My clients know I love learning. I often listen to or read books, enjoy podcasts, take courses, etc. It’s rare that I listen to an audiobook and then purchase the physical version of that same book. I did that with Brené Brown’s latest book Atlas of the Heart. I had so many insights listening to the audio version of the book that I needed the physical book to underline, highlight and make notes. One of those insights was the difference between stress and overwhelm.
When I’m feeling a sense of stress
Brené writes, “We feel stressed when we evaluate environmental demand as beyond our ability to cope successfully. This includes elements of unpredictability, uncontrollability, and feeling overloaded.” “Overwhelmed means an extreme level of stress, an emotional and/or cognitive intensity to the point of feeling unable to function.”
My big insight from this differentiation is that when I feel stressed, I may feel overloaded, but I can still create a plan to move through this situation. But, of course, it doesn’t mean it feels great or that the plan is anywhere near ideal.
Stress still feels like I’m overworked, with no capacity, and there isn’t enough time in the day. I still may feel angry or resentful. I may lose my patience more easily with my kids or my partner, but I can still formulate a plan and see the light at the end of the tunnel, even if the light is dim.
When I’m feeling a sense of overwhelm
When I’m overwhelmed, I can’t even devise a plan. I have no idea how to get out of my situation. It’s typically when I tell my partner I just want to cry. I have no idea what to do next, but I can’t articulate what type of help I need.
We can’t treat stress and overwhelm the same
As managers, we sometimes notice our employees feeling stressed or overwhelmed, but we treat them the same way.
A “good” manager will ask employees, “How can I help?” “What can I take off your plate?” If your employee is experiencing stress, they are likely able to answer these questions.
They are beyond their capacity, but they can still formulate cognitive ideas on what can change the situation.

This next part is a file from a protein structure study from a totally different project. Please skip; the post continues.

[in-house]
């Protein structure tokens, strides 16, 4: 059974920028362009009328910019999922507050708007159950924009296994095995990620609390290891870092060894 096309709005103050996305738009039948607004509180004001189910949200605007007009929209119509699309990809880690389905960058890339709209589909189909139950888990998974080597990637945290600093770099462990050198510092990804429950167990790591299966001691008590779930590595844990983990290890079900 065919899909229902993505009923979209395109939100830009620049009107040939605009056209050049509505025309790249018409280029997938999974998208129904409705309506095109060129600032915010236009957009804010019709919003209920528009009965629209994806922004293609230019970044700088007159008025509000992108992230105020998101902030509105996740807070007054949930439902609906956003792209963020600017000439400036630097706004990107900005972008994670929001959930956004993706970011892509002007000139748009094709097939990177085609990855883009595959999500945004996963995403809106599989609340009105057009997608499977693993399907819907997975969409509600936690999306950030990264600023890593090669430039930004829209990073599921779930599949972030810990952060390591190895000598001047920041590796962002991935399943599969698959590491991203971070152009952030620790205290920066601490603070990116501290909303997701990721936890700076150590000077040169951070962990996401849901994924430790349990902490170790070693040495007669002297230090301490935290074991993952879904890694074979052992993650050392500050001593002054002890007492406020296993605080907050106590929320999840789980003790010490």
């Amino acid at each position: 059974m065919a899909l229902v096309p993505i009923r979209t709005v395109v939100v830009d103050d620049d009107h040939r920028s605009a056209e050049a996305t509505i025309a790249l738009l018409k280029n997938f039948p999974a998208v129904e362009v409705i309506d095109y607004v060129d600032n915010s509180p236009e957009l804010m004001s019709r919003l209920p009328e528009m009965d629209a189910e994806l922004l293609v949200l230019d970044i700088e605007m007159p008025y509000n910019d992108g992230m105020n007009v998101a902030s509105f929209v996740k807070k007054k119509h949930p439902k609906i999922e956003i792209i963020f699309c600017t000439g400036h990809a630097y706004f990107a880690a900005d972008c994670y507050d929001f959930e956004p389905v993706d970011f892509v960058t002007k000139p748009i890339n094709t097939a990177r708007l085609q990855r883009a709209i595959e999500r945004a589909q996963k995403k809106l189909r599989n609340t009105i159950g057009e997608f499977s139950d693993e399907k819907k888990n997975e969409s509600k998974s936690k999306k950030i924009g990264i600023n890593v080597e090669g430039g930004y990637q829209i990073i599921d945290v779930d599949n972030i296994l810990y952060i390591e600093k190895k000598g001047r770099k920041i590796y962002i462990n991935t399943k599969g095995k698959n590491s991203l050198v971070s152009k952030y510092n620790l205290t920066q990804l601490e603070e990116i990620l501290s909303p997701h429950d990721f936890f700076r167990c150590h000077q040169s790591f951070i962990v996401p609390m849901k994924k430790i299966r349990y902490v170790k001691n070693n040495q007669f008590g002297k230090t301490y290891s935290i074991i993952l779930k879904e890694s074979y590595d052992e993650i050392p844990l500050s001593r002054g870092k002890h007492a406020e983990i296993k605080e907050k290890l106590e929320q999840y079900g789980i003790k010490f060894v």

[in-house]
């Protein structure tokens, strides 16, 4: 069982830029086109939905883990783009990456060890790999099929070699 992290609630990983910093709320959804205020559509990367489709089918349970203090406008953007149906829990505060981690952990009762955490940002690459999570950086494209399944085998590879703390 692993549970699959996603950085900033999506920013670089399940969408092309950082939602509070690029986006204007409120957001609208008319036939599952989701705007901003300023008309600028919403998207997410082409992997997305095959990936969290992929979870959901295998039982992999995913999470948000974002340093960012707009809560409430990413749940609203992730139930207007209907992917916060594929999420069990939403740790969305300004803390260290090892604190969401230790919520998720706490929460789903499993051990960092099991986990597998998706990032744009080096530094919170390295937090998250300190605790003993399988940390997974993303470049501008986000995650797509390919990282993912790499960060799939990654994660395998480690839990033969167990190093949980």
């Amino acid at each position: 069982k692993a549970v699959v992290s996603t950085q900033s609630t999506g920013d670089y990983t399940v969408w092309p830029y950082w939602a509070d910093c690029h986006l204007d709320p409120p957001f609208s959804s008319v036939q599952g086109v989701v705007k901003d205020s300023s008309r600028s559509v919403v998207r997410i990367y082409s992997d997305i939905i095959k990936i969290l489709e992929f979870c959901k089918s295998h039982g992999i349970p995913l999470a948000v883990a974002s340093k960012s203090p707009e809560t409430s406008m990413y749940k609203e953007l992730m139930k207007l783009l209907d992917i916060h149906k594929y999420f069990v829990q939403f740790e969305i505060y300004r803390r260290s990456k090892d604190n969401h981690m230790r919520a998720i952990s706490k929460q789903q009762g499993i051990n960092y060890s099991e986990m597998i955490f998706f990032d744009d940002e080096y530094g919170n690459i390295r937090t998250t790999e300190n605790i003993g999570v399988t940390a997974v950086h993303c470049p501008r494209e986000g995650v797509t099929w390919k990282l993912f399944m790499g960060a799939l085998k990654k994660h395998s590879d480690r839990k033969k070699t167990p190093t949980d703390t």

If your employees are overwhelmed, they won’t be able to answer the questions.
As the manager, you might feel like you ‘checked the box’ by asking to help them. If they need your help, they should be able to tell you how right?
It’s simply not true.
Your employees need mental clarity to formulate action
Brené indicates that when you are overwhelmed, you need to do nothing for 10-15 minutes. You need to reset. It might be taking a walk, taking some breaths, or closing your eyes and being quiet. This can help regulate your system.
Suggest this to employees if you sense they are in experience overwhelm.
If they are like me, even if they cannot formulate an action to take, they will want to keep pushing ahead to move past the overwhelm. This is counter-productive. When the employee has taken 10-15 minutes away to reset, they may still be experiencing stress, but hopefully, they won’t be experiencing overwhelm.
This concept also shows up in our personal life
Many years ago, I read that when someone is experiencing grief, and you want to help, the best thing to do is give that person three options of ways you can help them and let them choose.
For example: “I want to help you during this difficult time. There are three things I’m really good at helping with. Please let me know which you would like:
- I can drop tacos off for your family dinner any day this week.
- I can do the mid-day walk for your dog on Tues and Thurs
- I can send you funny memes each morning
If, instead, you ask them, ‘How can I help?’ they often aren’t able to tell you. They may be in overwhelm and aren’t able to articulate the ways they need help.
Stress & overwhelm affect your health
Long-term stress or overwhelm has too many negative life and health impacts to list here. However, you and your employees will experience stress and likely overwhelm at specific times related to work or life.
Knowing the difference between the two and navigating it for yourself and your employees is a key piece of information to have in your toolbox.